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J Clin Endocrinol Metab. 2012 Nov;97(11):4174-81. doi: 10.1210/jc.2012-2561. Epub 2012 Sep 4.

Fractures in healthy females followed from childhood to early adulthood are associated with later menarcheal age and with impaired bone microstructure at peak bone mass.

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Division of Bone Diseases, Geneva University Hospitals and Faculty of Medicine, Rue Gabrielle Perret-Gentil 4, CH-1211 Geneva 14, Switzerland.



Whether fractures observed in healthy children are associated with microstructural alterations and strength deficit that persists by the end of the growth period is not established. Considering the importance of pubertal timing in bone development, we also quantified the fracture risk related to later menarcheal age (MENA).


We followed 124 healthy girls from mean ± sd age 7.9 ± 0.5 to 20.4 ± 0.6 yr. Fractures, MENA, and radius areal bone mineral density (aBMD) were recorded at regular intervals. At a mean age of 20.4 yr, microstructural and strength variables of the distal radius were determined by high-resolution peripheral computerized tomography and micro-finite element analysis.


Sixty-one fractures occurred in 42 subjects. At 20.4 yr, subjects with fractures had lower aBMD at radial diaphysis (P = 0.005) and metaphysis (P = 0.008), lower distal radius trabecular volumetric density (vBMD) (P = 0.010) and thickness (P = 0.014), and reduction in stiffness (P = 0.013), failure load (P = 0.013), and apparent modulus (P = 0.046). Odds ratios revealed an increased risk of fracture for a 1-sd reduction in radial aBMD diaphysis [1.97 (P = 0.006)] and metaphysis [1.97 (P = 0.008)] and distal radius trabecular vBMD [1.89 (P = 0.011)], thickness [1.97 (P = 0.017)], stiffness [2.02 (P = 0.014)], failure load [2.00 (P = 0.014)], and apparent modulus [1.79 (P = 0.043)]. MENA occurred at a later age in subjects with fractures (P = 0.003). For MENA 1 sd (1.2 yr) later, the increase of fracture risk was 2.1 (P = 0.002).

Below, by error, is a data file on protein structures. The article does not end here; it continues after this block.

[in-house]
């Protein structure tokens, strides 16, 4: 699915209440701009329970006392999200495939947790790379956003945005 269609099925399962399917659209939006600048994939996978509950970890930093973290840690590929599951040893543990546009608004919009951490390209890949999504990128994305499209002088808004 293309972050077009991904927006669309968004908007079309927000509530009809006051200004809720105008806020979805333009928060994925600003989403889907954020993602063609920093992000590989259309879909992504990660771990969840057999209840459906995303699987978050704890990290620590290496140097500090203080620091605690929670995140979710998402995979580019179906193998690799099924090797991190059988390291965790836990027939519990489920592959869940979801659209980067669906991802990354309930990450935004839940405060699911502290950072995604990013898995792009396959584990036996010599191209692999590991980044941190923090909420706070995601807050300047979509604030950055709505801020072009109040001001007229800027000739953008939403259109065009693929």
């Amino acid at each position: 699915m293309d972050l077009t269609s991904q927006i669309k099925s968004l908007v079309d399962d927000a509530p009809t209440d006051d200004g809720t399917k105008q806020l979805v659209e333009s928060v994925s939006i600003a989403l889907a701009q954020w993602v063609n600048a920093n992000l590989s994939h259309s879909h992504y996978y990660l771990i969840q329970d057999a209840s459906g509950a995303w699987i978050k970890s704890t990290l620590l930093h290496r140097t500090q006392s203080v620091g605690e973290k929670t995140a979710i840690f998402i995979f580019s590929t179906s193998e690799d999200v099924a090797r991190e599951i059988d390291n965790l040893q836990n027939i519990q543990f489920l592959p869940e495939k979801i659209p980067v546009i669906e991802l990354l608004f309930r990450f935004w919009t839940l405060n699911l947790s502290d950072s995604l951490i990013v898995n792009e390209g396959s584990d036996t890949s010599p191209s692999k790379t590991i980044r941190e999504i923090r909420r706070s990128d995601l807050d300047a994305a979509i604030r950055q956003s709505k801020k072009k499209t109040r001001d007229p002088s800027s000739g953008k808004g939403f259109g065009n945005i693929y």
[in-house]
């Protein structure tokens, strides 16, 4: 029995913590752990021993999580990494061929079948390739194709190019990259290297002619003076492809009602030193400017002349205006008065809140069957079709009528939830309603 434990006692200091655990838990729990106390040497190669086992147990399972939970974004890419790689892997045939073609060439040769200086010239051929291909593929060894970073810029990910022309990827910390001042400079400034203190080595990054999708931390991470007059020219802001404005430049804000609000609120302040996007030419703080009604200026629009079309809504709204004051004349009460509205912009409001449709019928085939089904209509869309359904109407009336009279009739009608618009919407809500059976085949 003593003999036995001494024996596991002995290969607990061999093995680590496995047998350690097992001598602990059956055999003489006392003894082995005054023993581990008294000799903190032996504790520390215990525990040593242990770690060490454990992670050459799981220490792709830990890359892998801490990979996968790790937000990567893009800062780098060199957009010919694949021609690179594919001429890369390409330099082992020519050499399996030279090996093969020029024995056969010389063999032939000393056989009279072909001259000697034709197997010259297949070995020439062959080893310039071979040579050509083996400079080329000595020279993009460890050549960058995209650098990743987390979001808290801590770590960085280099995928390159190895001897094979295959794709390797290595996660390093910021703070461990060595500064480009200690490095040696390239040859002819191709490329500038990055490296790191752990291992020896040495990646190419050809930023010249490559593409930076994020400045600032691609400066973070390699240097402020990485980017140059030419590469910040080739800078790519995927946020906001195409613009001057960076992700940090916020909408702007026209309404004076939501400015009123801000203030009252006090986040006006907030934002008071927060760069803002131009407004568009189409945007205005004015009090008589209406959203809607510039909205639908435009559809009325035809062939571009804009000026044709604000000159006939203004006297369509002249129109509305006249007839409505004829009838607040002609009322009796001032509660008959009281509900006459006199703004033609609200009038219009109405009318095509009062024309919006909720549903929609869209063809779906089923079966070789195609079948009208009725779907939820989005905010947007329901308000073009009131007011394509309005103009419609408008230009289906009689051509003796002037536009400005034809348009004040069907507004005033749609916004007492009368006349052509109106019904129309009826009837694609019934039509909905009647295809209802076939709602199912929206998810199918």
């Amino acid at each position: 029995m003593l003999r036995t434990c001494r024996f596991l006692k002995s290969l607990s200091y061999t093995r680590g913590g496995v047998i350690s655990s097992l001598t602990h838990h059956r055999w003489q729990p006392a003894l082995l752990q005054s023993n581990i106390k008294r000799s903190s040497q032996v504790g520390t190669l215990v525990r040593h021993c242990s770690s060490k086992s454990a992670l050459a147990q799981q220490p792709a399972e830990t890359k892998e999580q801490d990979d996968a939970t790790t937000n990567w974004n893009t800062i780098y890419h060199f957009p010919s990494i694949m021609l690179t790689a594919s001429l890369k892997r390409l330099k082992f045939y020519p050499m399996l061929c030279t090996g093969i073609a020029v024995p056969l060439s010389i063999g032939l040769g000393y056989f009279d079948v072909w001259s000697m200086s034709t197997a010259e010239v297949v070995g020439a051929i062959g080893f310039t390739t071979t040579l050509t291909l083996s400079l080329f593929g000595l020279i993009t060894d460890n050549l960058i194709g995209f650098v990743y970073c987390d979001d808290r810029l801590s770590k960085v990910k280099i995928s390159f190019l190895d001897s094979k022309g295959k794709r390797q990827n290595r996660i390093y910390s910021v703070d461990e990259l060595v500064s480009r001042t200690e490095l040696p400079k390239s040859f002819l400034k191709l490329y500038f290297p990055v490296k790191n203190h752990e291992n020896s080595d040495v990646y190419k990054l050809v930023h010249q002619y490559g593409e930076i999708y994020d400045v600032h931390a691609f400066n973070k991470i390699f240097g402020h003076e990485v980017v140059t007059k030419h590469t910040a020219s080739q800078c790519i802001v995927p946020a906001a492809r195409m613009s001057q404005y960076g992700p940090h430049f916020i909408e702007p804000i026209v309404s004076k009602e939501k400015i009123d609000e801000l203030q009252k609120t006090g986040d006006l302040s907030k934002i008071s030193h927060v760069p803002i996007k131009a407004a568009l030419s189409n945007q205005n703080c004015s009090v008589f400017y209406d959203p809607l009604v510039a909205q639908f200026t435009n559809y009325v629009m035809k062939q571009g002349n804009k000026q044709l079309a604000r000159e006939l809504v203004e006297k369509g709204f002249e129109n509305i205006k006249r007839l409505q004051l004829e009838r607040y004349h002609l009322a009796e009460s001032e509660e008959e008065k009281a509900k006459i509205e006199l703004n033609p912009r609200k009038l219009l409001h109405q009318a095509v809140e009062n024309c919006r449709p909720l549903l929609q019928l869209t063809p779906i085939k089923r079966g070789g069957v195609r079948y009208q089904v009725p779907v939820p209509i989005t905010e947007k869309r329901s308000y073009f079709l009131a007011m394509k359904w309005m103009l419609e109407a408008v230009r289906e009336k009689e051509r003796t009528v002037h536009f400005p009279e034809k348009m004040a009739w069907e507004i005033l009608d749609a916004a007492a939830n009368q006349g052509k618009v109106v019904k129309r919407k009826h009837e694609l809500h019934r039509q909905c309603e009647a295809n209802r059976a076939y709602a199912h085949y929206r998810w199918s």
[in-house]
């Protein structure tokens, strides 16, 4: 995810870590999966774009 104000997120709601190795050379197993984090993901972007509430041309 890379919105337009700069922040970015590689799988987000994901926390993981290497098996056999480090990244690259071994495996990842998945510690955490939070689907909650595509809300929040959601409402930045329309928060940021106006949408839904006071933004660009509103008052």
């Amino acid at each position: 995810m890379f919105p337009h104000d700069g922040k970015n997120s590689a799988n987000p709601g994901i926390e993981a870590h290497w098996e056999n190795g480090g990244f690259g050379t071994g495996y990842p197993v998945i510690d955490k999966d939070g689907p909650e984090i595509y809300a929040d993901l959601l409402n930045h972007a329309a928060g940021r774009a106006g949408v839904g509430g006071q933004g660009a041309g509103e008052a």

In healthy young women, low trabecular vBMD and thickness in the distal radius are associated with reduced bone strength and increased fracture risk during growth. This study also documents that later pubertal timing is associated with increased incidence of fracture during childhood and adolescence.

[Indexed for MEDLINE]

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